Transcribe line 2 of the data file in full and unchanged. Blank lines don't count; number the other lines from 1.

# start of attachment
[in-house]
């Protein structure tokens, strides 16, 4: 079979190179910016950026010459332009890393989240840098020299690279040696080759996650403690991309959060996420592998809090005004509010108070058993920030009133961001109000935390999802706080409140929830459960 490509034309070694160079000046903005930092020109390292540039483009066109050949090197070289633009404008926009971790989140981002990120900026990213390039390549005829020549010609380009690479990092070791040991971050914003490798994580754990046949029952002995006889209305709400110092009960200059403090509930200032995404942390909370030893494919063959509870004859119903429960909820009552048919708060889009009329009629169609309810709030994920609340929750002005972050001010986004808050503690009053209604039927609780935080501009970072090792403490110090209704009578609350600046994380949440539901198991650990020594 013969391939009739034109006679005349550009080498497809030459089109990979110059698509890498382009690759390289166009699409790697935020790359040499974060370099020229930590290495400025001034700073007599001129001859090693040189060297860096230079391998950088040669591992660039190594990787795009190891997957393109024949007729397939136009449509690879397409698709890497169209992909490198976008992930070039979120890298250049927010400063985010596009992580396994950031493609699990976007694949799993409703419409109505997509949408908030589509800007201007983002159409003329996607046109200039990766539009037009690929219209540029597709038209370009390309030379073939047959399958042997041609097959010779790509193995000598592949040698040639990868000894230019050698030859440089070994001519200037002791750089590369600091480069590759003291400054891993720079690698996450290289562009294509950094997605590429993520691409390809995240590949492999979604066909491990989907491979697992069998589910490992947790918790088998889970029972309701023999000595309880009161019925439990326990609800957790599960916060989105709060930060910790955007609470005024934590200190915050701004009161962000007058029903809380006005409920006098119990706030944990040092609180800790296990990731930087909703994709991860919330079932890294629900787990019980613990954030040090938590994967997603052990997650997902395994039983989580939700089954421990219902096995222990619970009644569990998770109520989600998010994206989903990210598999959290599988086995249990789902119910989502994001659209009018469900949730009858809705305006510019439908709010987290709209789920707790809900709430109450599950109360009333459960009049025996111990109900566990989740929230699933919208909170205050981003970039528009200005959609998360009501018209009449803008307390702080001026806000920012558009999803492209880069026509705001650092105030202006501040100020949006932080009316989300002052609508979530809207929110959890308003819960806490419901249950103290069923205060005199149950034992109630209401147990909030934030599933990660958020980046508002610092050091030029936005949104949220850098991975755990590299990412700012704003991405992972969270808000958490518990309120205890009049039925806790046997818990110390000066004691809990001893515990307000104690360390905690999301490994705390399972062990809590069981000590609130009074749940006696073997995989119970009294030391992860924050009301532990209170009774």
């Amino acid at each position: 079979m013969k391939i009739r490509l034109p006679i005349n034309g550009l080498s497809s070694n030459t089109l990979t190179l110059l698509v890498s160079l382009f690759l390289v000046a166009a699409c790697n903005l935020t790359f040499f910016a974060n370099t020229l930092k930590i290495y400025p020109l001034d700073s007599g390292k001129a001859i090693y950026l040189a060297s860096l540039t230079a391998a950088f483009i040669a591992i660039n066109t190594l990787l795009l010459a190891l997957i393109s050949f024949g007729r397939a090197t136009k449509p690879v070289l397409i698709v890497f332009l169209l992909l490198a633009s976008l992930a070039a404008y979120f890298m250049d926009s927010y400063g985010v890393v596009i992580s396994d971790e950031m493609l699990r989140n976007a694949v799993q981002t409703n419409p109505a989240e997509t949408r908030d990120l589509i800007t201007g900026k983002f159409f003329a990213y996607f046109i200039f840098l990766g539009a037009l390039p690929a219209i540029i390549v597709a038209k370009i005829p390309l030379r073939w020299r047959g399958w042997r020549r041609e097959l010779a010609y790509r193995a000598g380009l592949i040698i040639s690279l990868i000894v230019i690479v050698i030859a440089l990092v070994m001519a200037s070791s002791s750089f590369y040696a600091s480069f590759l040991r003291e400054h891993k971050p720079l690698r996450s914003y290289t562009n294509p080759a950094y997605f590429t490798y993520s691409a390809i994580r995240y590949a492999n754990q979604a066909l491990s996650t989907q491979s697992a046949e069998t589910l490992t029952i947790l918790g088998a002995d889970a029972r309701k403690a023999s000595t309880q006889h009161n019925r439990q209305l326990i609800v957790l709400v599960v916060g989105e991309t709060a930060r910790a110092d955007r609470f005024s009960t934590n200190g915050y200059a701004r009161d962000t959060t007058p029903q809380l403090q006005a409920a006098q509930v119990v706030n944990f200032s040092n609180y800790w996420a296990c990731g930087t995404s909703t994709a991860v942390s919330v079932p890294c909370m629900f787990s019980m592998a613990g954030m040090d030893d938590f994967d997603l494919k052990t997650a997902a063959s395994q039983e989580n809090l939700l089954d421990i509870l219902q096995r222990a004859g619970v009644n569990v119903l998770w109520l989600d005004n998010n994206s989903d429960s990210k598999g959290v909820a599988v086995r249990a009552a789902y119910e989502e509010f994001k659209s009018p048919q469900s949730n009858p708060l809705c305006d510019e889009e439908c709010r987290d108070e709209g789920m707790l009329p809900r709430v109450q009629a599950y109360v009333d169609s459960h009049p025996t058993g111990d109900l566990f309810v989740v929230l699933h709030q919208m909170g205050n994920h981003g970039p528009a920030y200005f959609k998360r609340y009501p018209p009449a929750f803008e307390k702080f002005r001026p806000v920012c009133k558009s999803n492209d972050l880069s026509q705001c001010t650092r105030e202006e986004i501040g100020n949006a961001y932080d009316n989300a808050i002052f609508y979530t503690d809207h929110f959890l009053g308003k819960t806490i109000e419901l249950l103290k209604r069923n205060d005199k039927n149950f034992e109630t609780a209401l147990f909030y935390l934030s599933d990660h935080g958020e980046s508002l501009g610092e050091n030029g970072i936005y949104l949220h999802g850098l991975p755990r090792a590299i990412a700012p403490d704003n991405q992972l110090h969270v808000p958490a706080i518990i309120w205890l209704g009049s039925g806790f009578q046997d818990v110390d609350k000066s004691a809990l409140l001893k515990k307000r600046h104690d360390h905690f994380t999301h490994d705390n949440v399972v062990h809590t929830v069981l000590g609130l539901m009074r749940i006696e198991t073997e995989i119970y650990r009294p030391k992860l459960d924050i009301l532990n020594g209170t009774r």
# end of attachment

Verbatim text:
């Protein structure tokens, strides 16, 4: 079979190179910016950026010459332009890393989240840098020299690279040696080759996650403690991309959060996420592998809090005004509010108070058993920030009133961001109000935390999802706080409140929830459960 490509034309070694160079000046903005930092020109390292540039483009066109050949090197070289633009404008926009971790989140981002990120900026990213390039390549005829020549010609380009690479990092070791040991971050914003490798994580754990046949029952002995006889209305709400110092009960200059403090509930200032995404942390909370030893494919063959509870004859119903429960909820009552048919708060889009009329009629169609309810709030994920609340929750002005972050001010986004808050503690009053209604039927609780935080501009970072090792403490110090209704009578609350600046994380949440539901198991650990020594 013969391939009739034109006679005349550009080498497809030459089109990979110059698509890498382009690759390289166009699409790697935020790359040499974060370099020229930590290495400025001034700073007599001129001859090693040189060297860096230079391998950088040669591992660039190594990787795009190891997957393109024949007729397939136009449509690879397409698709890497169209992909490198976008992930070039979120890298250049927010400063985010596009992580396994950031493609699990976007694949799993409703419409109505997509949408908030589509800007201007983002159409003329996607046109200039990766539009037009690929219209540029597709038209370009390309030379073939047959399958042997041609097959010779790509193995000598592949040698040639990868000894230019050698030859440089070994001519200037002791750089590369600091480069590759003291400054891993720079690698996450290289562009294509950094997605590429993520691409390809995240590949492999979604066909491990989907491979697992069998589910490992947790918790088998889970029972309701023999000595309880009161019925439990326990609800957790599960916060989105709060930060910790955007609470005024934590200190915050701004009161962000007058029903809380006005409920006098119990706030944990040092609180800790296990990731930087909703994709991860919330079932890294629900787990019980613990954030040090938590994967997603052990997650997902395994039983989580939700089954421990219902096995222990619970009644569990998770109520989600998010994206989903990210598999959290599988086995249990789902119910989502994001659209009018469900949730009858809705305006510019439908709010987290709209789920707790809900709430109450599950109360009333459960009049025996111990109900566990989740929230699933919208909170205050981003970039528009200005959609998360009501018209009449803008307390702080001026806000920012558009999803492209880069026509705001650092105030202006501040100020949006932080009316989300002052609508979530809207929110959890308003819960806490419901249950103290069923205060005199149950034992109630209401147990909030934030599933990660958020980046508002610092050091030029936005949104949220850098991975755990590299990412700012704003991405992972969270808000958490518990309120205890009049039925806790046997818990110390000066004691809990001893515990307000104690360390905690999301490994705390399972062990809590069981000590609130009074749940006696073997995989119970009294030391992860924050009301532990209170009774």